“Romanticisation of copper stills needs to go!”
Joff Curtoys, founder and creative director of Sloemotion Distillery, explains why copper
stills are the spirit industry’s dirty little climate secret.
“Copper stills are everywhere these days. It’s no surprise. They look great plastered across Instagram and marketing materials. But if we’re ever going to make meaningful change in the drinks industry, we need to take a long hard look at how damaging this approach is for the environment.
A recent report by C&C Group provides a snapshot on how energy intensive the drinks industry is – and how lacking when it comes to leading on sustainability initiatives. Alcohol manufacturers in the US for example, release the annual equivalent of greenhouse gas emissions as 1.9 million US households. As concerns around the impact the food and drink industry on the planet grows, there needs to be more scrutiny on brands to ensure their sustainability claims are authentic.
This brings us to the distilling industry. Spirit making is entrenched in tradition. The fervour for using 19 th century copper stills is still raging, while distillers continue to believe that using huge, heat-pumping copper stills attached to a web of copper pipes is somehow keeping our history alive, while turning a blind eye to the damage they are causing. The truth is we can’t offset our way out of this unsustainable and old-fashioned approach.
I founded Sloemotion Distillery in 2002, long before the issue of sustainability was trendy. Moving from a job where I was lobbying for the RSPB in Westminster & Brussels, to setting up a food processing business on a farm in North Yorkshire, this path unknowingly led me to pioneer environmental actions into what has become a bestselling and award-winning product. I quickly learned that traditional copper still distilleries are unbearably hot; and they are hot because copper stills conduct and lose massive amounts of heat. I don’t claim to be an expert in distilling. I’m an environmentalist who stumbled upon a business opportunity in the distillery industry. But I have been able to apply my environmental instincts; and when it came to distilling, I knew it had to be done right.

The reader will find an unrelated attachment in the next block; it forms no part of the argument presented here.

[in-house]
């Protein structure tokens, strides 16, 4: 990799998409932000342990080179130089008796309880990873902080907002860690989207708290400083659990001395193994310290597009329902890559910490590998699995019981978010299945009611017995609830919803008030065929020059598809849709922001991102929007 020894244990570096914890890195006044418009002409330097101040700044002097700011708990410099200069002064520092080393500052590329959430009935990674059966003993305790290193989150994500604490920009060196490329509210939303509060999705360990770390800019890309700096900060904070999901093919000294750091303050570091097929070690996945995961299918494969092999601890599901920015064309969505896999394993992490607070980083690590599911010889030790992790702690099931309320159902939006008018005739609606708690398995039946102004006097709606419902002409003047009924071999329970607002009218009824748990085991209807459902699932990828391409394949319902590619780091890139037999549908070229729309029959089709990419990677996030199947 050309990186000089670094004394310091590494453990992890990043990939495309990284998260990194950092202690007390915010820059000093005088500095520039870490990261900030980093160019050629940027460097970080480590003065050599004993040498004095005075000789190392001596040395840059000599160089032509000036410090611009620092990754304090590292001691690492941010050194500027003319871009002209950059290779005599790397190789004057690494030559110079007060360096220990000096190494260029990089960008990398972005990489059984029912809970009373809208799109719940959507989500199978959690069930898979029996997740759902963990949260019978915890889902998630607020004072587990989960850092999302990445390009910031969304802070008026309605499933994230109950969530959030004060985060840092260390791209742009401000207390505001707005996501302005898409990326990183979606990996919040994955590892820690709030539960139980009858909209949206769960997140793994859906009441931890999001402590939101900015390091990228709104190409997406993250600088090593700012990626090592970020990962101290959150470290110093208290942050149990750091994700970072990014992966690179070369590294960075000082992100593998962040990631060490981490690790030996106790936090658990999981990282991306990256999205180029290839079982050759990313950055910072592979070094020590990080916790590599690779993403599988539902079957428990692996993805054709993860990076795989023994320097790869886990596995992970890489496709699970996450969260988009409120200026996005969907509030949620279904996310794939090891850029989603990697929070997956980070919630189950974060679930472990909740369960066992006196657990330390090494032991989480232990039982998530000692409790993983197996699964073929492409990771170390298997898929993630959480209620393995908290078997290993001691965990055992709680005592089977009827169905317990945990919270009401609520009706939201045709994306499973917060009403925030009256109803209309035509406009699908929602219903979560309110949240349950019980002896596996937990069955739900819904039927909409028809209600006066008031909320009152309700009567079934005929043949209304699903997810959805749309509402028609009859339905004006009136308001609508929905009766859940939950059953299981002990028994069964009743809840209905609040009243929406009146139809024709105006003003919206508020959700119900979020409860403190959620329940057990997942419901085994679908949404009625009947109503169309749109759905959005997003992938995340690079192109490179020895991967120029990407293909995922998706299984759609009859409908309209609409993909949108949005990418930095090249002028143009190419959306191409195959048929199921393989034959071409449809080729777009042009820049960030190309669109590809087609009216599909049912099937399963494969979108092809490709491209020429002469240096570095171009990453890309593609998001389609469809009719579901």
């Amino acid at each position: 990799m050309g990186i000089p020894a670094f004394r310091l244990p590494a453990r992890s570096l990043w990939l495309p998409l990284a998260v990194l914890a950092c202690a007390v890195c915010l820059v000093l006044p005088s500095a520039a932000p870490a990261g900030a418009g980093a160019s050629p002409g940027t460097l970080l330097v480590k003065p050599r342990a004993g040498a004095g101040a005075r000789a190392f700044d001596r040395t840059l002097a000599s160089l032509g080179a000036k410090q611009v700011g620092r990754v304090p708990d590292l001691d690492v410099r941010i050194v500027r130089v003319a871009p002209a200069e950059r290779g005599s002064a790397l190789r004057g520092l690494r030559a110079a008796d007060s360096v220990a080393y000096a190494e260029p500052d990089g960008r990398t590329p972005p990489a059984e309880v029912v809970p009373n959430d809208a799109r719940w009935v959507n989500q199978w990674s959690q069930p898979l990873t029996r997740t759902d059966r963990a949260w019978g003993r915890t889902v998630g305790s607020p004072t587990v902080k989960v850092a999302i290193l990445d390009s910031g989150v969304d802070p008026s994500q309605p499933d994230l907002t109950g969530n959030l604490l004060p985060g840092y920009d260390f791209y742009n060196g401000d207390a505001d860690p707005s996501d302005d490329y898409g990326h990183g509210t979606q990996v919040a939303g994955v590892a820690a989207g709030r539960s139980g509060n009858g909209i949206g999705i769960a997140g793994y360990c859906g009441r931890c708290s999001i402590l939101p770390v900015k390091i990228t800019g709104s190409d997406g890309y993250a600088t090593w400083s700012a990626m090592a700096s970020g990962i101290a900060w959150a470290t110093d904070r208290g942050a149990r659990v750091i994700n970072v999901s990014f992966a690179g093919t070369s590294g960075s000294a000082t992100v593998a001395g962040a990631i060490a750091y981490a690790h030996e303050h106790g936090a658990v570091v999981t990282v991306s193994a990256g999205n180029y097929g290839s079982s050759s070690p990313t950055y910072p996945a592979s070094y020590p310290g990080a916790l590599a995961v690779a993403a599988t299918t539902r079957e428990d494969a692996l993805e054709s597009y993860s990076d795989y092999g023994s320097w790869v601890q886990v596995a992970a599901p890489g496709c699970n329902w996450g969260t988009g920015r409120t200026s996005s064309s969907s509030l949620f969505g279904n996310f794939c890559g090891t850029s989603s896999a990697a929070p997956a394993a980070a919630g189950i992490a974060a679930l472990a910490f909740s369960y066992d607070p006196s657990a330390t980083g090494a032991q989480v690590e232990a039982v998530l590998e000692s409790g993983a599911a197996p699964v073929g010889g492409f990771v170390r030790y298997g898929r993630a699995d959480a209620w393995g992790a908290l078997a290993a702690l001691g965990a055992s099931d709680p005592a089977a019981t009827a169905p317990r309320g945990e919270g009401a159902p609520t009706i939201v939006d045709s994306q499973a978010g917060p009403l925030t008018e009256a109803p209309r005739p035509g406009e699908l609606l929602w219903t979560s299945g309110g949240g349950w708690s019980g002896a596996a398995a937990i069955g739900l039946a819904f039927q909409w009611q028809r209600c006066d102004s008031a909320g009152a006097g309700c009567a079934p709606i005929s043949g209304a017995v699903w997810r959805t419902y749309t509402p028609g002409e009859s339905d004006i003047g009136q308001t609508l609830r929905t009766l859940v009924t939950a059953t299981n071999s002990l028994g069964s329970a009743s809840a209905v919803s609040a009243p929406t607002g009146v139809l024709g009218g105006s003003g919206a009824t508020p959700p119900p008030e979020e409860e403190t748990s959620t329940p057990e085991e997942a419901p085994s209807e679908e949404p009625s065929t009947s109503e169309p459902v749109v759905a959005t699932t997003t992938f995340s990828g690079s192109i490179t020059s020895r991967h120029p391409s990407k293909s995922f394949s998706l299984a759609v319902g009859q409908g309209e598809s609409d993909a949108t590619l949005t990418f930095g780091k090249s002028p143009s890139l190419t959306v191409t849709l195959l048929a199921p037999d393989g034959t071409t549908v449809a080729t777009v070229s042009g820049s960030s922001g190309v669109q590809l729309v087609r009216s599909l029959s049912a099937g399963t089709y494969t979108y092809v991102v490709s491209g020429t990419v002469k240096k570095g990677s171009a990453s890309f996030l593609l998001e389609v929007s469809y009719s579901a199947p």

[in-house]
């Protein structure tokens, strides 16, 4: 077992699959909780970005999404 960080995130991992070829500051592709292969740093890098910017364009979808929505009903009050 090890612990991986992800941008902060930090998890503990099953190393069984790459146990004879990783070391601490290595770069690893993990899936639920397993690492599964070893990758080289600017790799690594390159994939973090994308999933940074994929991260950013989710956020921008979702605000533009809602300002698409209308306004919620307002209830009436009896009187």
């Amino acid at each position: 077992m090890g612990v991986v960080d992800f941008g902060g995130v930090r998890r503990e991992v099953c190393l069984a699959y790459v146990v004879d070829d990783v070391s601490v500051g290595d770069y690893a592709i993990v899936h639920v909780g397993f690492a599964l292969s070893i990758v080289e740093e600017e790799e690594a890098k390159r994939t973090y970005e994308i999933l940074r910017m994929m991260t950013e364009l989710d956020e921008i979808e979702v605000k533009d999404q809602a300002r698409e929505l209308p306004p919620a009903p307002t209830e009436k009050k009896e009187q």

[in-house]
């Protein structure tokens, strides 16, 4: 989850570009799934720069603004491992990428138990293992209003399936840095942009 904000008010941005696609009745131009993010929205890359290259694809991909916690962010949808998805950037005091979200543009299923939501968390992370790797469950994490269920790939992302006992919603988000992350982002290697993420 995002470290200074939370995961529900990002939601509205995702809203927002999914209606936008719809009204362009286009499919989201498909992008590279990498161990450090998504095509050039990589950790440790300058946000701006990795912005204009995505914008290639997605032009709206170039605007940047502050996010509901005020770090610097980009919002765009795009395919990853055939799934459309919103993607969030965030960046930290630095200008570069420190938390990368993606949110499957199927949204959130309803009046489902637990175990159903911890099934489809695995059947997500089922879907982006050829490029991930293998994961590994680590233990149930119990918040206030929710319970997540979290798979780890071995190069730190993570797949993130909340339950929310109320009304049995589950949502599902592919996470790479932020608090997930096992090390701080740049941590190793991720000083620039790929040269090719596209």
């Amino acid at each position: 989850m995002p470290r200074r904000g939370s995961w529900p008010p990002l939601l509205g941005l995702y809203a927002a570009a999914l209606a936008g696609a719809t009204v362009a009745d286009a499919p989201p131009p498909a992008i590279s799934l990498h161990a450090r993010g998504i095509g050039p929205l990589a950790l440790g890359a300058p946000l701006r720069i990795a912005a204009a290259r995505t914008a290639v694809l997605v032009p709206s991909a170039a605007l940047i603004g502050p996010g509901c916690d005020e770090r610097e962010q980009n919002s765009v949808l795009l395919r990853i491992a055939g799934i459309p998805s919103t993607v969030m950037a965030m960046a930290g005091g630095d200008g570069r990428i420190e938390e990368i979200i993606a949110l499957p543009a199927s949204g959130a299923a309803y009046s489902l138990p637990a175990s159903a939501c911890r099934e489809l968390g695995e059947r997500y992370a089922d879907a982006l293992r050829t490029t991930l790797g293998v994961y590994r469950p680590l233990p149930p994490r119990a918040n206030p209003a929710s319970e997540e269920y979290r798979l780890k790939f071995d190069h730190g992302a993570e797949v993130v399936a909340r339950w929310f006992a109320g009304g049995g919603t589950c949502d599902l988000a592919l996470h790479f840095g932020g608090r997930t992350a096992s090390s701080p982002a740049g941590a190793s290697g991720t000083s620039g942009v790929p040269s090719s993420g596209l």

The ultra-modern iStill for example, which we now use, is made by a company based in the Netherlands since 2015. The founder and CEO, Odin van Eijk, launched the business with the ambition to drive the transition to a more modern distillery industry. iStill cleverly produce the same quality of liquid as a copper still, but by using significantly less energy. iStills use 25% of energy of a traditional system through insulation, direct heat sourcing and computer control. Adopting an iStill has helped us to maximise the efficiency, controllability and repeatability of our distilling process, therefore making the quality in fact, better. For small craft alcohol producers like ourselves, quality is essential; reproducibility is a precursor to making quality products. The iStill has also helped us to cut running costs by about 90% when compared to a traditional copper still.
Copper stills do look beautiful and no doubt add a string to an eye-catching marketing strategy. But this choice is morally reprehensible in today’s climate.
Our choice allows us to create the same quality of liquid with less energy used. This is a massive achievement for us. We also have to wear a lot of jumpers whilst we work. That’s fine. We’re happy to do it, because it means we don’t waste energy.
Of course, as a business owner, I recognise that there are financial implications involved. It can be difficult to adopt new technologies whilst still being invested in a current system. Copper stills are expensive and for those operating with them, it might feel impossible to change paths. But our industry cannot continue to accept this way of doing things. If we continue to live and breathe inside an echo chamber which tells us one way is the only way, then there is no hope for building a spirits industry which puts the planet first.”
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